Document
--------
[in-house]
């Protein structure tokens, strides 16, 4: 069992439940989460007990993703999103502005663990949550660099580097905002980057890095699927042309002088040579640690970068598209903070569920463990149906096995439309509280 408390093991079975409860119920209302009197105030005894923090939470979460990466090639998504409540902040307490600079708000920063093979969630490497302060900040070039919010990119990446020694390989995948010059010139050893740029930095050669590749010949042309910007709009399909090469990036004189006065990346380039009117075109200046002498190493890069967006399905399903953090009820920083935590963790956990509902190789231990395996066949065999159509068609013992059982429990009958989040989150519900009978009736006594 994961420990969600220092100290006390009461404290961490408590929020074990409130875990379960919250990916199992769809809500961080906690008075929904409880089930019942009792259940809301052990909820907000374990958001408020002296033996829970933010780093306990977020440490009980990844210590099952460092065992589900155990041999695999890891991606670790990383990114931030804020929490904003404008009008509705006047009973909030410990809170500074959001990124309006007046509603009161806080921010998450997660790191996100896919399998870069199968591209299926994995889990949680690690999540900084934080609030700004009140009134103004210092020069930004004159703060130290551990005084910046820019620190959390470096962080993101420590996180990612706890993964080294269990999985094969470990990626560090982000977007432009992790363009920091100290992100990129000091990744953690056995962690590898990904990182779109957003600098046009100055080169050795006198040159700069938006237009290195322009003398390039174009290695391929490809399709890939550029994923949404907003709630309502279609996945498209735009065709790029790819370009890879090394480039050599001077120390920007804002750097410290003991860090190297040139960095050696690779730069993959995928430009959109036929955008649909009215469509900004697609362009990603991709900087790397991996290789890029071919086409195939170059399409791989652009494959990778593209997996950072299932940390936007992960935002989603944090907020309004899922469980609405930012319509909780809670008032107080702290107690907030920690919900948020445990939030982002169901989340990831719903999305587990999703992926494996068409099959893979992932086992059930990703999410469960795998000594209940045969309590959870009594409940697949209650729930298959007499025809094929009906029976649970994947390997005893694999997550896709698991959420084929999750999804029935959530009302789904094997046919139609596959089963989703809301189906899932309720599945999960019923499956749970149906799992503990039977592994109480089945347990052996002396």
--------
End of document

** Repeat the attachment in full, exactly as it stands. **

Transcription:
[in-house]
């Protein structure tokens, strides 16, 4: 069992439940989460007990993703999103502005663990949550660099580097905002980057890095699927042309002088040579640690970068598209903070569920463990149906096995439309509280 408390093991079975409860119920209302009197105030005894923090939470979460990466090639998504409540902040307490600079708000920063093979969630490497302060900040070039919010990119990446020694390989995948010059010139050893740029930095050669590749010949042309910007709009399909090469990036004189006065990346380039009117075109200046002498190493890069967006399905399903953090009820920083935590963790956990509902190789231990395996066949065999159509068609013992059982429990009958989040989150519900009978009736006594 994961420990969600220092100290006390009461404290961490408590929020074990409130875990379960919250990916199992769809809500961080906690008075929904409880089930019942009792259940809301052990909820907000374990958001408020002296033996829970933010780093306990977020440490009980990844210590099952460092065992589900155990041999695999890891991606670790990383990114931030804020929490904003404008009008509705006047009973909030410990809170500074959001990124309006007046509603009161806080921010998450997660790191996100896919399998870069199968591209299926994995889990949680690690999540900084934080609030700004009140009134103004210092020069930004004159703060130290551990005084910046820019620190959390470096962080993101420590996180990612706890993964080294269990999985094969470990990626560090982000977007432009992790363009920091100290992100990129000091990744953690056995962690590898990904990182779109957003600098046009100055080169050795006198040159700069938006237009290195322009003398390039174009290695391929490809399709890939550029994923949404907003709630309502279609996945498209735009065709790029790819370009890879090394480039050599001077120390920007804002750097410290003991860090190297040139960095050696690779730069993959995928430009959109036929955008649909009215469509900004697609362009990603991709900087790397991996290789890029071919086409195939170059399409791989652009494959990778593209997996950072299932940390936007992960935002989603944090907020309004899922469980609405930012319509909780809670008032107080702290107690907030920690919900948020445990939030982002169901989340990831719903999305587990999703992926494996068409099959893979992932086992059930990703999410469960795998000594209940045969309590959870009594409940697949209650729930298959007499025809094929009906029976649970994947390997005893694999997550896709698991959420084929999750999804029935959530009302789904094997046919139609596959089963989703809301189906899932309720599945999960019923499956749970149906799992503990039977592994109480089945347990052996002396």